What really distinguishes each conceptis the ethical dimension of professionalism that is “institutionalized in the profession’s social contract” (Sullivan 2005, p. 23) with the public. ForSullivan (2004,2005), this dimension is the most essential, yet most jeopardized, dimension of professionalism. Sullivan (2004)has further argued that professionals and their professions are directly pledged to the ideals of public service. Professionals make an implicit pledge and social contract with the public that they will deploy their skills and expertise to advance “the social values in the interest of those they serve” (Sullivan 2004,p. 15).
In social capital research, scholars typically assume a connection between networks and norms, and argue that increase in social capital produce positive outcome, though not always but often (Horne 2007). Since norms are formed and maintained by networks of interpersonal interactions beyond agreements (Friedkin 2001), they will form a strong influence on group-based behaviour and are difficult to change (Parks 2011). Hence in various instances, norms are seen as basis of building and maintaining personalised trust, and also to define what actions are acceptable or unacceptable (Lyon 2000) - providing a social standard of behaviour that drives the coordination for individuals during conflict situations (Fujiwara and Postlewaite 1995). Thus, norms are more precisely described as: (i) a behavioural regularity (Coleman 1990; Horne 2001) (ii) It is based on a socially shared belief how one ought to behave, which triggers (iii) the enforcement of the prescribed behaviour by informal social sanctions (Fehr and Gachter 1998; 2000). In nutshell, norms are rules about the behaviour that are enforced through social sanctions affecting the people behaviour (Coleman 1990; Horne 2001).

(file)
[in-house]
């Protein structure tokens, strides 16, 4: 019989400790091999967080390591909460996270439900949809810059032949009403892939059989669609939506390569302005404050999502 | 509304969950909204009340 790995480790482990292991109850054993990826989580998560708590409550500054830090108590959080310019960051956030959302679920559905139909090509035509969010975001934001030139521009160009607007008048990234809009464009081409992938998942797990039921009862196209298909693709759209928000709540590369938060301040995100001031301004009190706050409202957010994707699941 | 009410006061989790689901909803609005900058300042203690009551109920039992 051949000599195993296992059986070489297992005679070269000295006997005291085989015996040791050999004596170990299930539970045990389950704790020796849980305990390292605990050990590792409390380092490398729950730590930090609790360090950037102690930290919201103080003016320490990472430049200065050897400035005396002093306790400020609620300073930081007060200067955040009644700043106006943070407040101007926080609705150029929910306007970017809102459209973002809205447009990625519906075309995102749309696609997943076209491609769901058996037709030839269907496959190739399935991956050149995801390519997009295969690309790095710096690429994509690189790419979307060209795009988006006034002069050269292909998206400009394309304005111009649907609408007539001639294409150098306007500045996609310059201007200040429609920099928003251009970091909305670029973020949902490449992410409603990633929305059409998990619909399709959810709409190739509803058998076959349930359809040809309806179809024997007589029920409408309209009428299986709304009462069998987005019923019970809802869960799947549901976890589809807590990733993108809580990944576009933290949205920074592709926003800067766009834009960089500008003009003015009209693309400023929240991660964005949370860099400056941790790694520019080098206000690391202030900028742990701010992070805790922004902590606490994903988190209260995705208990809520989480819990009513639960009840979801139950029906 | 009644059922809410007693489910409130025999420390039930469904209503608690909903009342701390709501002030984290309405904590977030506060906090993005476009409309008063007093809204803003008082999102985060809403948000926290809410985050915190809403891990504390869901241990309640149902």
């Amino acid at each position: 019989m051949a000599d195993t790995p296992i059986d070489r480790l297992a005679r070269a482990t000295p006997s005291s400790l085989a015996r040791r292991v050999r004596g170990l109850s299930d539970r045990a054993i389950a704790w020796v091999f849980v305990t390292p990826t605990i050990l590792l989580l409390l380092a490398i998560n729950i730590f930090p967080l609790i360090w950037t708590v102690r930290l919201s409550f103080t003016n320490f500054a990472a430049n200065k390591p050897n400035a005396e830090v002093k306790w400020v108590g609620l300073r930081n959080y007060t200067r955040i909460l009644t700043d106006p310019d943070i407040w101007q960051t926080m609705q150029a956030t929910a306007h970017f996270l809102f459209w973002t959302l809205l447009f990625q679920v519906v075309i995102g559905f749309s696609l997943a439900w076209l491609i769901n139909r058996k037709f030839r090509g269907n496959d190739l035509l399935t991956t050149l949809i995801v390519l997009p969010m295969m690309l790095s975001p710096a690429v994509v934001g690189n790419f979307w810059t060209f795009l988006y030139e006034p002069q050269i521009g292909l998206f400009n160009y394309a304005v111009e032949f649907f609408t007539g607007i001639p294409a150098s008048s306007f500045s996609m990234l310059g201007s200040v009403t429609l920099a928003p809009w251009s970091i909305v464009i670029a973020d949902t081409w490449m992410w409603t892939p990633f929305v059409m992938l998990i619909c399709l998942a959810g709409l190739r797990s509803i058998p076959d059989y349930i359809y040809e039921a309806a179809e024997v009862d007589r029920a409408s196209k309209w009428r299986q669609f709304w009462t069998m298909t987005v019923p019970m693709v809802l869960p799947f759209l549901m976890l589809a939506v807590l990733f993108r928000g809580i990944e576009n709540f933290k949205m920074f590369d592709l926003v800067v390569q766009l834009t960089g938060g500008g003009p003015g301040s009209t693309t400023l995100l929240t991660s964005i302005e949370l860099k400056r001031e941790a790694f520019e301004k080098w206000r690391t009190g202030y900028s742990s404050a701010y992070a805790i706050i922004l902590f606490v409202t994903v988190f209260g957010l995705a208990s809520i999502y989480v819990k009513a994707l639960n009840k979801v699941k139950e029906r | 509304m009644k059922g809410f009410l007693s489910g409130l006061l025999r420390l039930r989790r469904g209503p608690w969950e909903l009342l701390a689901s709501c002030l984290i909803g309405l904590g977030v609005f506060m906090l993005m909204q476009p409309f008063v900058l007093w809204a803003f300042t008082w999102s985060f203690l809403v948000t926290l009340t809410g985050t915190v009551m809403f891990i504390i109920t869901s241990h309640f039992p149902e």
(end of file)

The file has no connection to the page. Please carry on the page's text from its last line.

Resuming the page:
Ethical Considerations when conducting social research Question 1: Describe ethical issues associated with conducting research with culturally diverse, socially disenfranchised, and vulnerable populations. As students and practitioners of Social Work; national and personified codes demonstrate the importance of; personal autonomy and self-determination, with protections of vulnerable populations, with promotion of social welfare and equity for all. Including provisions upholding ethical standards and considerations when researching culturally diverse, socially disenfranchised and vulnerable populations (Gostin, 1991). Ethically speaking; researchers should treat individuals fairly with relevance and unbiased selection. Keeping all participants free of discomfort and harm, with awareness of benefits and risks involved or potentially involved.
Social responsibility is defined as a honest and right explanation of why something works or happens the way it does, dealing with person’s duty and action that affects the community of people and all good people in the world. However, this topic falls into one part of a group that includes civic responsibility. These actions that are involving democratic legal control, the well-being of the community and personal relations, duties to provide for the community, and as well as social responsibility.When the balance between the three is created, a socially responsible American is believed to be produced. To maintain the balance, one must show moral and ethical qualities. These qualities are displayed in many ways including: social interaction,